There’s a certain indefinable quality to something that’s so cute you want to squeeze it (not too hard). But that quality is only indefinable in English; in Japanese, there’s a perfectly suitable word for “so cute you want to die,” and it’s kawaii.
A Closer Look at Kawaii: The Term and the Culture
Kawaii: Cute and Lovable
Derived from kawahayushi, which means “acceptable for affection” in Japanese, kawaii describes everything that’s adorable and childlike. Think Hello Kitty or the way toddlers hug each other, or unicorns flying through a rainbow-colored Lisa Frank-esque universe. That’s kawaii.
Kawaii originated in anime and manga, where it was eventually perfected with popular kawaii anime such as Pokemon or Hanamaru Kindergarten. The term kawaii has been growing in popularity in recent years, and while its definition has shifted to meet consumer interests, it’s essentially the same concept of charming loveliness.
The Kawaii Aesthetic
So what would be considered kawaii? Gyaru-Moji (girl writing) is a type of informal Japanese writing associated with young schoolchildren or teenage girls and often represents the kawaii aesthetic as a whole. Additional examples of things that may be kawaii include:
puppies and kittens
old people in love
food or inanimate objects with smiley faces
How To Use 'Kawaii' in a Sentence
You can use kawaii as both a noun (“Kawaii always makes me smile.”) and as an adjective (“I love reading kawaii manga.”) More examples include:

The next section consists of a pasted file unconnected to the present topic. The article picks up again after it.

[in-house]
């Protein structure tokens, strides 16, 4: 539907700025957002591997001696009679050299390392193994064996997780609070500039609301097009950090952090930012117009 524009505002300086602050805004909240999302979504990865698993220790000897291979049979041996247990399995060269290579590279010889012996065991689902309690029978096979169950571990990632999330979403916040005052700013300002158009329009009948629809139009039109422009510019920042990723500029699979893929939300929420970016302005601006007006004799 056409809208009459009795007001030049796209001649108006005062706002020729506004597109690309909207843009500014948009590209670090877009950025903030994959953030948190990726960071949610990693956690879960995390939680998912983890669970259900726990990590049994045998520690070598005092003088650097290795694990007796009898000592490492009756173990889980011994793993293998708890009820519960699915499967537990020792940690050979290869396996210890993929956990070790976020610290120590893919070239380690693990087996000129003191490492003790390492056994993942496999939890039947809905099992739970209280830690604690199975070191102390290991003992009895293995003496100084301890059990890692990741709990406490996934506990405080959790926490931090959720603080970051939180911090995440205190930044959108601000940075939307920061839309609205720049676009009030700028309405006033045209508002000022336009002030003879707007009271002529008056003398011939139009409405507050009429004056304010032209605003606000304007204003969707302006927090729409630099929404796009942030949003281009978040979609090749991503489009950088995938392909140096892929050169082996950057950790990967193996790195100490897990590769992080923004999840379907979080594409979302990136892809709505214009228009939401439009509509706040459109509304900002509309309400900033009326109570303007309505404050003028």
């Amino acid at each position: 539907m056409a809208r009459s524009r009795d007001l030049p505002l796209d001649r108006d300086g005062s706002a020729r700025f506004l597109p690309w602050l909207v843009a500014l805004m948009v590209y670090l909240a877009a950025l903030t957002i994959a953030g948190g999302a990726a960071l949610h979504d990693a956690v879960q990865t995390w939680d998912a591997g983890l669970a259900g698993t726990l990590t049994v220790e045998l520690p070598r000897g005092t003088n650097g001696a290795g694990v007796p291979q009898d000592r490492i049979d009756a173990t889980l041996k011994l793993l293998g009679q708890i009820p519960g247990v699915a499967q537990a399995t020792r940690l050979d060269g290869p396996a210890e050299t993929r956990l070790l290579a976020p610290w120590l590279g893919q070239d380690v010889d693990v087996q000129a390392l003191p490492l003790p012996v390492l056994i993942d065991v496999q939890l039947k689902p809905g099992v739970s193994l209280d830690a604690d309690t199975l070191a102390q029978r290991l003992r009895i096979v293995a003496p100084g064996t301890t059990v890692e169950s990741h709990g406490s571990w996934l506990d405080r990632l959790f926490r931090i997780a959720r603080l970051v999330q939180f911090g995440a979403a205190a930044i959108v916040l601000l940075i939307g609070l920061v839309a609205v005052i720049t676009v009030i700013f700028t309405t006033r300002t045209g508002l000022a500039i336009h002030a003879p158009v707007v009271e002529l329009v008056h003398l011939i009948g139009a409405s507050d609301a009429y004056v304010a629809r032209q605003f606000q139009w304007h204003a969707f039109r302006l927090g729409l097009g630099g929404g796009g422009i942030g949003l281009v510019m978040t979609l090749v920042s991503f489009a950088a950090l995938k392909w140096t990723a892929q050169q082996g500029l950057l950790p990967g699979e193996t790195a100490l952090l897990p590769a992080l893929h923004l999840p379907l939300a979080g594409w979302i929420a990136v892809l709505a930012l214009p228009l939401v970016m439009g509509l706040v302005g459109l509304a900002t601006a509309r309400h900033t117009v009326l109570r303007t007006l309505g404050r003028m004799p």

That fluffy backpack is so kawaii.
Do you know how to draw in kawaii style?
I used to dress more kawaii, but now I want to look a little older.
Watch this kawaii video of the baby ducks and squirrels.
Types Of Kawaii
It’s easy to think that kawaii simply means adorable creatures or children. But like many areas of popular culture, kawaii is a bit more complicated than that. Subcategories of kawaii include:
Yumekawaii - dreamlike Kawaii (fluffy clouds, fantasy creatures, rainbows)
Kimokawaii - creepy cute (ugly little monsters, slimy goblins, strange-looking babies)
Shibukawaii - subtle cute (adding a few kawaii accessories but otherwise dressing normally)
Busukawaii - ugly cute (tacky clothes, non-pretty appearance)
Gurokawaii - grotesque cute (adorable animals eating each other or throwing up)
Erokawaii - sexy cute (erotic version of kawaii)
Neokawaii - trendy cute (yuppie fashion, cool celebrity vibes)
Kawaikunai: Not Cute
How do you express a distinctly not-kawaii sentiment? Use kawaikunai, the negative form of kawaii, to mean “not cute.” It’s an especially helpful word for those who may not see the world through pastel-colored lenses or who own fewer than five Pokemon shirts.
It All Begins With Anime
Are you an anime otaku or just a beginner? Catch up with these resources: